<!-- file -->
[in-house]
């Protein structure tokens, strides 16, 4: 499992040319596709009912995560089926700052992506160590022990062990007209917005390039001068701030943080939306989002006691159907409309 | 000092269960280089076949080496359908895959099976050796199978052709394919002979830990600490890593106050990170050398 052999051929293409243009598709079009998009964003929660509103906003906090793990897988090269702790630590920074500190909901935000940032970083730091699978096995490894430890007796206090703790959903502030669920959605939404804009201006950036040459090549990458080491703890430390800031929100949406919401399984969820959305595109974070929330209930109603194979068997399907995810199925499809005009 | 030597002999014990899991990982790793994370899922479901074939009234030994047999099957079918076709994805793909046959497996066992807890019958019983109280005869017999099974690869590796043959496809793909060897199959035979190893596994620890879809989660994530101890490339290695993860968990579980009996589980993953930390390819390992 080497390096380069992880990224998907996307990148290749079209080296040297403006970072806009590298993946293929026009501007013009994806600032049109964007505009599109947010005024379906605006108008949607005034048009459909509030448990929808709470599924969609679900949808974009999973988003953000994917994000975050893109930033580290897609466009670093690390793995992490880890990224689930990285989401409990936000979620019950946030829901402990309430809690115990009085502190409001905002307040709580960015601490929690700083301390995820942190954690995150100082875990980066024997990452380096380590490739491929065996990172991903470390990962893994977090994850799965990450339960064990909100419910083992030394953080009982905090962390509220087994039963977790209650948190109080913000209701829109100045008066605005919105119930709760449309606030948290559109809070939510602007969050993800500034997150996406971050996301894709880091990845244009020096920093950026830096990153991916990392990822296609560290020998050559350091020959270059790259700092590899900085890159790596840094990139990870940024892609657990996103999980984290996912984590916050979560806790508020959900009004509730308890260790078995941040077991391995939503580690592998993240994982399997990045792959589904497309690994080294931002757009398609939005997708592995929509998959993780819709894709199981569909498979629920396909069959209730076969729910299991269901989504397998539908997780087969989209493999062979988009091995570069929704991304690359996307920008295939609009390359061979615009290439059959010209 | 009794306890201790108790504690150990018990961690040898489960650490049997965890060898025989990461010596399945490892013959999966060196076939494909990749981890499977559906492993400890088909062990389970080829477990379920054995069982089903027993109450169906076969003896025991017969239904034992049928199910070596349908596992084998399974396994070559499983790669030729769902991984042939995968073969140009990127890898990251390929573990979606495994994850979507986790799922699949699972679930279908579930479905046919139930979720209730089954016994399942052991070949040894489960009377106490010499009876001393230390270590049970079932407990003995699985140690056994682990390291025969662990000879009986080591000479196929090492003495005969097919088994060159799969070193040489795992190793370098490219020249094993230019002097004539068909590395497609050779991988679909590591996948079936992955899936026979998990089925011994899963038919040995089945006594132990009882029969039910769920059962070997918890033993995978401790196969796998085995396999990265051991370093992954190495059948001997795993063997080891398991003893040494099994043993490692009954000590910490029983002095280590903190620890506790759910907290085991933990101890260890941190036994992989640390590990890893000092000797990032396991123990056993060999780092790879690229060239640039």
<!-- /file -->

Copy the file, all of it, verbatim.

[in-house]
């Protein structure tokens, strides 16, 4: 499992040319596709009912995560089926700052992506160590022990062990007209917005390039001068701030943080939306989002006691159907409309 | 000092269960280089076949080496359908895959099976050796199978052709394919002979830990600490890593106050990170050398 052999051929293409243009598709079009998009964003929660509103906003906090793990897988090269702790630590920074500190909901935000940032970083730091699978096995490894430890007796206090703790959903502030669920959605939404804009201006950036040459090549990458080491703890430390800031929100949406919401399984969820959305595109974070929330209930109603194979068997399907995810199925499809005009 | 030597002999014990899991990982790793994370899922479901074939009234030994047999099957079918076709994805793909046959497996066992807890019958019983109280005869017999099974690869590796043959496809793909060897199959035979190893596994620890879809989660994530101890490339290695993860968990579980009996589980993953930390390819390992 080497390096380069992880990224998907996307990148290749079209080296040297403006970072806009590298993946293929026009501007013009994806600032049109964007505009599109947010005024379906605006108008949607005034048009459909509030448990929808709470599924969609679900949808974009999973988003953000994917994000975050893109930033580290897609466009670093690390793995992490880890990224689930990285989401409990936000979620019950946030829901402990309430809690115990009085502190409001905002307040709580960015601490929690700083301390995820942190954690995150100082875990980066024997990452380096380590490739491929065996990172991903470390990962893994977090994850799965990450339960064990909100419910083992030394953080009982905090962390509220087994039963977790209650948190109080913000209701829109100045008066605005919105119930709760449309606030948290559109809070939510602007969050993800500034997150996406971050996301894709880091990845244009020096920093950026830096990153991916990392990822296609560290020998050559350091020959270059790259700092590899900085890159790596840094990139990870940024892609657990996103999980984290996912984590916050979560806790508020959900009004509730308890260790078995941040077991391995939503580690592998993240994982399997990045792959589904497309690994080294931002757009398609939005997708592995929509998959993780819709894709199981569909498979629920396909069959209730076969729910299991269901989504397998539908997780087969989209493999062979988009091995570069929704991304690359996307920008295939609009390359061979615009290439059959010209 | 009794306890201790108790504690150990018990961690040898489960650490049997965890060898025989990461010596399945490892013959999966060196076939494909990749981890499977559906492993400890088909062990389970080829477990379920054995069982089903027993109450169906076969003896025991017969239904034992049928199910070596349908596992084998399974396994070559499983790669030729769902991984042939995968073969140009990127890898990251390929573990979606495994994850979507986790799922699949699972679930279908579930479905046919139930979720209730089954016994399942052991070949040894489960009377106490010499009876001393230390270590049970079932407990003995699985140690056994682990390291025969662990000879009986080591000479196929090492003495005969097919088994060159799969070193040489795992190793370098490219020249094993230019002097004539068909590395497609050779991988679909590591996948079936992955899936026979998990089925011994899963038919040995089945006594132990009882029969039910769920059962070997918890033993995978401790196969796998085995396999990265051991370093992954190495059948001997795993063997080891398991003893040494099994043993490692009954000590910490029983002095280590903190620890506790759910907290085991933990101890260890941190036994992989640390590990890893000092000797990032396991123990056993060999780092790879690229060239640039």